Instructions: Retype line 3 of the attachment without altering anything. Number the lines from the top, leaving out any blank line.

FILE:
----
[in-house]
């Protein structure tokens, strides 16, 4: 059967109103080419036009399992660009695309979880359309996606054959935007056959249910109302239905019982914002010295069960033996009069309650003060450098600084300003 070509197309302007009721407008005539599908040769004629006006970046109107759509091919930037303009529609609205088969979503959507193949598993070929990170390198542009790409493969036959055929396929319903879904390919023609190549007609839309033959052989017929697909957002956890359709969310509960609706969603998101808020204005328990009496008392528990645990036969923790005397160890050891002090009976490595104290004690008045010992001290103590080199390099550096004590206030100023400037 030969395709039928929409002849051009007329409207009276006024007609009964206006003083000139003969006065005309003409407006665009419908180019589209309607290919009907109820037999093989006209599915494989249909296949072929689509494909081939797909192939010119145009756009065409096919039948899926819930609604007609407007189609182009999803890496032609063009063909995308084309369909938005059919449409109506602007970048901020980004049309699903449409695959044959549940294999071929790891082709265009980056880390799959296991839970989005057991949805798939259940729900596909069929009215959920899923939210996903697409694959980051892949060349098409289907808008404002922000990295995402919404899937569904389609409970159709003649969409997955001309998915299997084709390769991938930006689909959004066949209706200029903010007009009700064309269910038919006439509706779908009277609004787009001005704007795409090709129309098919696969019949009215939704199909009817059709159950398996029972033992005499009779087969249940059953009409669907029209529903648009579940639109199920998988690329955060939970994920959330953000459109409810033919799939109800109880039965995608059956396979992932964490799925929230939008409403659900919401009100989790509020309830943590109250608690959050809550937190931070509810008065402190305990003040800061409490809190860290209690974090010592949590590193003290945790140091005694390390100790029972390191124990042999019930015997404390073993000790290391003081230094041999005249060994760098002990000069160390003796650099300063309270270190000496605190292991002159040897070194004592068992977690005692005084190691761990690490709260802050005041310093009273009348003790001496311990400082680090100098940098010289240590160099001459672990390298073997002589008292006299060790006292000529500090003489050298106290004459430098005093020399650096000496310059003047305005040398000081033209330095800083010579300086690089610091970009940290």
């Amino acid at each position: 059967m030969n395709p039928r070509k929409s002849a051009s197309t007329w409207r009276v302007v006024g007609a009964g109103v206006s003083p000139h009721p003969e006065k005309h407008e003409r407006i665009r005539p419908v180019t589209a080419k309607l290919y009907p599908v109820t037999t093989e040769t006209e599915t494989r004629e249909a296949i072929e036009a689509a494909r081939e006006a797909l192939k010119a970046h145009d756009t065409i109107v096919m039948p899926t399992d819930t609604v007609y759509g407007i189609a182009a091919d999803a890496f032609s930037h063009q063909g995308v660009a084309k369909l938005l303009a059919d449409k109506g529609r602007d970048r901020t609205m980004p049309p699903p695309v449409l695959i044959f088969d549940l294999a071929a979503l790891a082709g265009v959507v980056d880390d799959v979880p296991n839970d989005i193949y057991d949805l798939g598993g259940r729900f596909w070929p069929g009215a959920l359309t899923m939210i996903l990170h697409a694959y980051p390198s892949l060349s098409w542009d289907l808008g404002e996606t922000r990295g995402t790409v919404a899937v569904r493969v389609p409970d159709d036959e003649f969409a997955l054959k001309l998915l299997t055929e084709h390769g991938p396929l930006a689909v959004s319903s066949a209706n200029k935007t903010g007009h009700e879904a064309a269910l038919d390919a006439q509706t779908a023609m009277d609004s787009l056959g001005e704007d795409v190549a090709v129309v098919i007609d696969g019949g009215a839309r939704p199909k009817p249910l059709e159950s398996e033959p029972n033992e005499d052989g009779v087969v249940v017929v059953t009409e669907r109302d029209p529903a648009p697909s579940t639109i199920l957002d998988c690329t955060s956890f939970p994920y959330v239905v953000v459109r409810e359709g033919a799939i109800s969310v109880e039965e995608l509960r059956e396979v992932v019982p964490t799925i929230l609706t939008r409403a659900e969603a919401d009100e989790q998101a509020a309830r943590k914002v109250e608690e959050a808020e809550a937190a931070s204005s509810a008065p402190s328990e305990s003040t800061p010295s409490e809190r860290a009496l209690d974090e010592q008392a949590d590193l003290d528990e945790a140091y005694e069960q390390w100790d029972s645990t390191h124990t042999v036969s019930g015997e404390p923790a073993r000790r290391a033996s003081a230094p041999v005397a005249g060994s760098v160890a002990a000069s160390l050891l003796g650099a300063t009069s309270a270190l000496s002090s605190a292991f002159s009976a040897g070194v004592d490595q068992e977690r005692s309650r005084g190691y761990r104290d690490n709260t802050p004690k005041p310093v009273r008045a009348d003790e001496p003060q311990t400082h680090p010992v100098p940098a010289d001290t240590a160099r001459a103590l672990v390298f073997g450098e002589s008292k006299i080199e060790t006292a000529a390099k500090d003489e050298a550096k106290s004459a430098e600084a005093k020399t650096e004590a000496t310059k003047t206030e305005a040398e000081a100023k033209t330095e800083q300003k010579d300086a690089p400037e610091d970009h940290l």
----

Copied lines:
């Amino acid at each position: 059967m030969n395709p039928r070509k929409s002849a051009s197309t007329w409207r009276v302007v006024g007609a009964g109103v206006s003083p000139h009721p003969e006065k005309h407008e003409r407006i665009r005539p419908v180019t589209a080419k309607l290919y009907p599908v109820t037999t093989e040769t006209e599915t494989r004629e249909a296949i072929e036009a689509a494909r081939e006006a797909l192939k010119a970046h145009d756009t065409i109107v096919m039948p899926t399992d819930t609604v007609y759509g407007i189609a182009a091919d999803a890496f032609s930037h063009q063909g995308v660009a084309k369909l938005l303009a059919d449409k109506g529609r602007d970048r901020t609205m980004p049309p699903p695309v449409l695959i044959f088969d549940l294999a071929a979503l790891a082709g265009v959507v980056d880390d799959v979880p296991n839970d989005i193949y057991d949805l798939g598993g259940r729900f596909w070929p069929g009215a959920l359309t899923m939210i996903l990170h697409a694959y980051p390198s892949l060349s098409w542009d289907l808008g404002e996606t922000r990295g995402t790409v919404a899937v569904r493969v389609p409970d159709d036959e003649f969409a997955l054959k001309l998915l299997t055929e084709h390769g991938p396929l930006a689909v959004s319903s066949a209706n200029k935007t903010g007009h009700e879904a064309a269910l038919d390919a006439q509706t779908a023609m009277d609004s787009l056959g001005e704007d795409v190549a090709v129309v098919i007609d696969g019949g009215a839309r939704p199909k009817p249910l059709e159950s398996e033959p029972n033992e005499d052989g009779v087969v249940v017929v059953t009409e669907r109302d029209p529903a648009p697909s579940t639109i199920l957002d998988c690329t955060s956890f939970p994920y959330v239905v953000v459109r409810e359709g033919a799939i109800s969310v109880e039965e995608l509960r059956e396979v992932v019982p964490t799925i929230l609706t939008r409403a659900e969603a919401d009100e989790q998101a509020a309830r943590k914002v109250e608690e959050a808020e809550a937190a931070s204005s509810a008065p402190s328990e305990s003040t800061p010295s409490e809190r860290a009496l209690d974090e010592q008392a949590d590193l003290d528990e945790a140091y005694e069960q390390w100790d029972s645990t390191h124990t042999v036969s019930g015997e404390p923790a073993r000790r290391a033996s003081a230094p041999v005397a005249g060994s760098v160890a002990a000069s160390l050891l003796g650099a300063t009069s309270a270190l000496s002090s605190a292991f002159s009976a040897g070194v004592d490595q068992e977690r005692s309650r005084g190691y761990r104290d690490n709260t802050p004690k005041p310093v009273r008045a009348d003790e001496p003060q311990t400082h680090p010992v100098p940098a010289d001290t240590a160099r001459a103590l672990v390298f073997g450098e002589s008292k006299i080199e060790t006292a000529a390099k500090d003489e050298a550096k106290s004459a430098e600084a005093k020399t650096e004590a000496t310059k003047t206030e305005a040398e000081a100023k033209t330095e800083q300003k010579d300086a690089p400037e610091d970009h940290l």